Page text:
Aerojet Rocketdyne says development of its AR1 engine remains on schedule after successful tests.

The company announced last week that it had completed a series of hot-fire tests that validate the preburner design for the AR1, keeping the program on schedule to be flight-ready by 2019.

Aerojet is developing the AR1 for potential use in United Launch Alliance’s Vulcan vehicle, although ULA executives said as recently as last month that Blue Origin’s BE-4 engine remains the front-runner for that rocket. [Aerojet Rocketdyne]

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The U.S. Air Force’s X-37B spaceplane landed in Florida Sunday morning to end a record-breaking mission. The spaceplane landed at the Shuttle Landing Facility at the Kennedy Space Center shortly before 8 a.m. Eastern. The Air Force called this latest mission a success, but disclosed few details about the mission or its payload, beyond a Hall effect thruster and a NASA materials science experiment. The X-37B spent 718 days in space, the longest to date of the four X-37B missions. A fifth mission is scheduled for launch later this year. [SpaceNews]

The James Webb Space Telescope has arrived at NASA’s Johnson Space Center for its next round of testing. NASA said late Sunday that the telescope assembly had been shipped from the Goddard Space Flight Center to JSC, using a C-5 cargo plane that flew from Joint Base Andrews to Ellington Field in Houston. At JSC, the JWST telescope assembly will undergo a series of thermal vacuum tests slated to run for 100 days. [NASA]

NASA will hold off on reviews of the next flagship astronomy mission after JWST to conduct an independent study. NASA recently announced it was establishing an independent panel to review work on the Wide Field Infrared Survey Telescope (WFIRST), which is in its early phases of development. The panel was recommended last year by the National Academies midterm review of the astrophysics decadal survey, which made WFIRST its top priority flagship mission. NASA will postpone upcoming project reviews, including a decision to move to Phase B of development, until any recommendations made by that review can be implemented. [SpaceNews]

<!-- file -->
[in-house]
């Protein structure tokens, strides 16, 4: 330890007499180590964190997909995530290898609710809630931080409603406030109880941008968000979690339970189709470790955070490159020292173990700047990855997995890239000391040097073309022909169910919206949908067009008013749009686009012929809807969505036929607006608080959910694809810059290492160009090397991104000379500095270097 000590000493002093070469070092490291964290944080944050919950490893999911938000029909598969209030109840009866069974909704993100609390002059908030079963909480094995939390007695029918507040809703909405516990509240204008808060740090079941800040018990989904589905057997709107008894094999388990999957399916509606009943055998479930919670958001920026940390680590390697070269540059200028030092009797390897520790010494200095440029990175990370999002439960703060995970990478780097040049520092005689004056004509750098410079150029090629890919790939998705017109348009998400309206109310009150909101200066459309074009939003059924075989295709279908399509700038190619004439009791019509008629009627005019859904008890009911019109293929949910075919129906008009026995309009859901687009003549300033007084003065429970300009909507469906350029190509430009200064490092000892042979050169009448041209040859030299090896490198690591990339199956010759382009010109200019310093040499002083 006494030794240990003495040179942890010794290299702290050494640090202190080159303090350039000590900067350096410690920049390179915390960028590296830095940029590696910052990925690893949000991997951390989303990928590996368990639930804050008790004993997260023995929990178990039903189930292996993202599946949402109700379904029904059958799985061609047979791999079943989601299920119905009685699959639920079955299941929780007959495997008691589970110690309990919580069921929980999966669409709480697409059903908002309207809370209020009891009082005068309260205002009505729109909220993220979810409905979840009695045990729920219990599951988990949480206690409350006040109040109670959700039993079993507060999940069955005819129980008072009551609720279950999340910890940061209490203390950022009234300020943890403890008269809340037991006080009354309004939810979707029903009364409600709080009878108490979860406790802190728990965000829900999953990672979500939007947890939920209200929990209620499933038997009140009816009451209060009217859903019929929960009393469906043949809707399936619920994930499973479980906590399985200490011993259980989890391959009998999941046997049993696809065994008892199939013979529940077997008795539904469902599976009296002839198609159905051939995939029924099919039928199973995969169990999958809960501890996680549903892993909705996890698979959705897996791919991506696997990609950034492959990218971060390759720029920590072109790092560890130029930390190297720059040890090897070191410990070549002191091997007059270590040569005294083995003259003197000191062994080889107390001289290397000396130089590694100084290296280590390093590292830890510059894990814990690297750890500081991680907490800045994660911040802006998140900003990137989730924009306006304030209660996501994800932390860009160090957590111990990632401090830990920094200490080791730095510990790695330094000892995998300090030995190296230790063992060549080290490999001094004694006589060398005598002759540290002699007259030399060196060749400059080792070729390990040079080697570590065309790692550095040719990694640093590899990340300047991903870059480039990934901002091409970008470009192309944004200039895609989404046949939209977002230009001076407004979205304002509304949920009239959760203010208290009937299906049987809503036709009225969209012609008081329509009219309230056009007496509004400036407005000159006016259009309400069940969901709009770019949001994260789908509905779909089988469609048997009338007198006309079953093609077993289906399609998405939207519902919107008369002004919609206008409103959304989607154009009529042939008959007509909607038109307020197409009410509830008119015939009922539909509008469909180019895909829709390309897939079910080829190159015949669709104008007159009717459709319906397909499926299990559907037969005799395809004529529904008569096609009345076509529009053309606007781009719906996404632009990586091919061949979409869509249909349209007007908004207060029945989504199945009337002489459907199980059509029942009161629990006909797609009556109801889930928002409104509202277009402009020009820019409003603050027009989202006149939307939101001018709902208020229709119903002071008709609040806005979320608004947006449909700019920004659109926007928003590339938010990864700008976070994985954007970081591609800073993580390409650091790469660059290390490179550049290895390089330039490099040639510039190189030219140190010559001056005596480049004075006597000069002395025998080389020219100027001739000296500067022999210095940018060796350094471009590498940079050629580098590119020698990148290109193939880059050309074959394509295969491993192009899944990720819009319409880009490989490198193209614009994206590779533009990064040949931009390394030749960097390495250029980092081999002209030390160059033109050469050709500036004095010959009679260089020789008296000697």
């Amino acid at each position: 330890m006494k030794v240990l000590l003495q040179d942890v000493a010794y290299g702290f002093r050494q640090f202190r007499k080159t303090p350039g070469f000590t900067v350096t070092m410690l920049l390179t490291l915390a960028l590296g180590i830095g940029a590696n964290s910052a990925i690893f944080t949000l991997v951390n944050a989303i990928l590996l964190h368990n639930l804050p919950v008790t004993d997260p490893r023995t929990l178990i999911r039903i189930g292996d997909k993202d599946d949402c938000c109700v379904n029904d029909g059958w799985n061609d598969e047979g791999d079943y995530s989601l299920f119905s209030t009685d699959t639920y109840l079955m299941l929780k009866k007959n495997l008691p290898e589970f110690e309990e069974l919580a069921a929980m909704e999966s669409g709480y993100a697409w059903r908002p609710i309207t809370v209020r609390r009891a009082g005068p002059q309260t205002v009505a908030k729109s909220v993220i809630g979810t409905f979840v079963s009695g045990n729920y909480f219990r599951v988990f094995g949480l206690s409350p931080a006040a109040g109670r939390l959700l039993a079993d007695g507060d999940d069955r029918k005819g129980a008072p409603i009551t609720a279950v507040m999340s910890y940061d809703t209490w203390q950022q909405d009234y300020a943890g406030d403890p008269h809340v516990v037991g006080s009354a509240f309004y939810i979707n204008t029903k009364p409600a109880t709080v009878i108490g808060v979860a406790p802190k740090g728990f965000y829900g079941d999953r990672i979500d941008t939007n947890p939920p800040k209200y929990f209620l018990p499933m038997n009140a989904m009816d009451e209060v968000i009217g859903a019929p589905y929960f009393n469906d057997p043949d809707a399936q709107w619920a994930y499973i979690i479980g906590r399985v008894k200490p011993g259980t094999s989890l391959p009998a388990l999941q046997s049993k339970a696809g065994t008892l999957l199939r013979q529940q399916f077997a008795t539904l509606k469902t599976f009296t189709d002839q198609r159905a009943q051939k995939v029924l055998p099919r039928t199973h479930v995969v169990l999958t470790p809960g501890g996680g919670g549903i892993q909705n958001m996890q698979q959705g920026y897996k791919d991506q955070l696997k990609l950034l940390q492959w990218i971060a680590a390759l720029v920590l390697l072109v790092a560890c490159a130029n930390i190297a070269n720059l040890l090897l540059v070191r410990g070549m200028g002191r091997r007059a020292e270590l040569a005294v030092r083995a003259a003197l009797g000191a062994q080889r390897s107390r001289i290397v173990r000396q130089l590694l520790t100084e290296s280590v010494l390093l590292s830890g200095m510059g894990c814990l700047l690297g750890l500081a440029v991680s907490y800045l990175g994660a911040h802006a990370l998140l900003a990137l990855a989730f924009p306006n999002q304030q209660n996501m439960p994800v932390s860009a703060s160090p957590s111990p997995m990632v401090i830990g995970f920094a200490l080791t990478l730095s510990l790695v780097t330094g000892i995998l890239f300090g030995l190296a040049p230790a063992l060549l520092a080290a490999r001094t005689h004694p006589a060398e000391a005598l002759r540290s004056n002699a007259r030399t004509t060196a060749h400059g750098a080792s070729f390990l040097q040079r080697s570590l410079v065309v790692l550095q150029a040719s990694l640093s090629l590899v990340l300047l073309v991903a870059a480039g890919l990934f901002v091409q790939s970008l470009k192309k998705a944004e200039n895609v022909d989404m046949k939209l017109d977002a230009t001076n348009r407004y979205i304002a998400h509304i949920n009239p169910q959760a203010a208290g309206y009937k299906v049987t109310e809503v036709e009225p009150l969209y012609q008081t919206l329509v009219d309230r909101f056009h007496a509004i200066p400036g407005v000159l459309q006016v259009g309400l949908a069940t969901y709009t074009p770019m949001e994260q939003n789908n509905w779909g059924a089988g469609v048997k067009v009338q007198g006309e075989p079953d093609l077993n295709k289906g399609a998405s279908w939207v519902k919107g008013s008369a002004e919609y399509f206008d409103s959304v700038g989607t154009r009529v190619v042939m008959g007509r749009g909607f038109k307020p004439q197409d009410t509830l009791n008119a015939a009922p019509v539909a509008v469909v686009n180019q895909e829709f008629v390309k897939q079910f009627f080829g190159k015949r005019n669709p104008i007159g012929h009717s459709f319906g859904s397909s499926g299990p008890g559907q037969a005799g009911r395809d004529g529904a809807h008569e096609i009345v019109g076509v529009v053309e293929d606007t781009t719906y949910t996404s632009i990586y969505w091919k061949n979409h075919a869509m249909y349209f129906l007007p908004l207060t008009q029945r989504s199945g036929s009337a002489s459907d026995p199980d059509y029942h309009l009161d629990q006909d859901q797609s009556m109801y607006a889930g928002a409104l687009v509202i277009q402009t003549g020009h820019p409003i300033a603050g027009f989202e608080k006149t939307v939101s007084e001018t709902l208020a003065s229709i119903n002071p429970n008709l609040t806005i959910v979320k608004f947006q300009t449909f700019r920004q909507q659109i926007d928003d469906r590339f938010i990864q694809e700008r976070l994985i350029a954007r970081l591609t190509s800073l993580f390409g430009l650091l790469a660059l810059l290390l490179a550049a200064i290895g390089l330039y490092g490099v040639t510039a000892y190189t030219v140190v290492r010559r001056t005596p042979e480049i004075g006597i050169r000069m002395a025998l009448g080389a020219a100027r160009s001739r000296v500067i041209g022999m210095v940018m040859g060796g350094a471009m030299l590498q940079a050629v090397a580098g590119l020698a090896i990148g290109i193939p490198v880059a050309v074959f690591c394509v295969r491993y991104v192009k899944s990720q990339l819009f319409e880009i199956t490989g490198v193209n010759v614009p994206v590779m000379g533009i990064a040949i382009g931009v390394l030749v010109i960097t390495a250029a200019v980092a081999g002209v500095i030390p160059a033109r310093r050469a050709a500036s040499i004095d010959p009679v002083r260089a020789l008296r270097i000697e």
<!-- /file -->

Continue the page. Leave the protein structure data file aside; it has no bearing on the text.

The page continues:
NASA received a dozen proposals for its next New Frontiers planetary science mission. The proposals, due to NASA late last month, are for missions that fit six themes, from a lunar sample return to missions to Saturn and its potentially habitable moons Enceladus and Titan. NASA expects to select several proposals for Phase A studies later this year, and select one mission in 2019 for launch in the mid-2020s. New Frontiers is a program for medium-sized planetary missions, and includes New Horizons, Juno and OSIRIS-REx. [NASA]

A judge has dismissed some charges in a former employee’s lawsuit against SpaceX. A judge last week dropped a defamation allegation in a suit Jason Blasdell filed against the company last year, but let stand claims of wrongful termination and retaliation. Blasdell alleged that he was fired from his job as a technician at SpaceX after informing management of safety issues there. The company has called those claims baseless and sought to have the entire case dismissed. The case will go to trial later this month in Los Angeles Superior Court. [City News Service]

In the 1960s, NASA used deaf men to study motion sickness. The agency recruited 11 men through Gallaudet University who lost their hearing due to spinal meningitis, which meant they did not have a functioning vestibular system. NASA subjected the men to various tests, from centrifuges to parabolic aircraft flights, to study ways to protect astronauts from hearing sickness. The deaf men, without a vestibular system, would not get sick, even in circumstances where others did. [Washington Post]

You, too, can float in weightlessness with Captain Kirk, for a price. Actor William Shatner will fly on a Zero-G Corporation aircraft in August, flying parabolic arcs that provide brief periods of weightlessness. Tickets for the flight will cost nearly $10,000 a person, double the usual rate. “I’ve always wondered what it would be like to actually explore the final frontier, and now I have the opportunity to experience zero gravity firsthand,” Shatner, who previously denied reports he was interested in flying on a suborbital space tourism spacecraft, said in a statement. []

Jeff Foust writes about space policy, commercial space, and related topics for SpaceNews. He earned a Ph.D. in planetary sciences from the Massachusetts Institute of Technology and a bachelor’s degree with honors in geophysics and planetary science...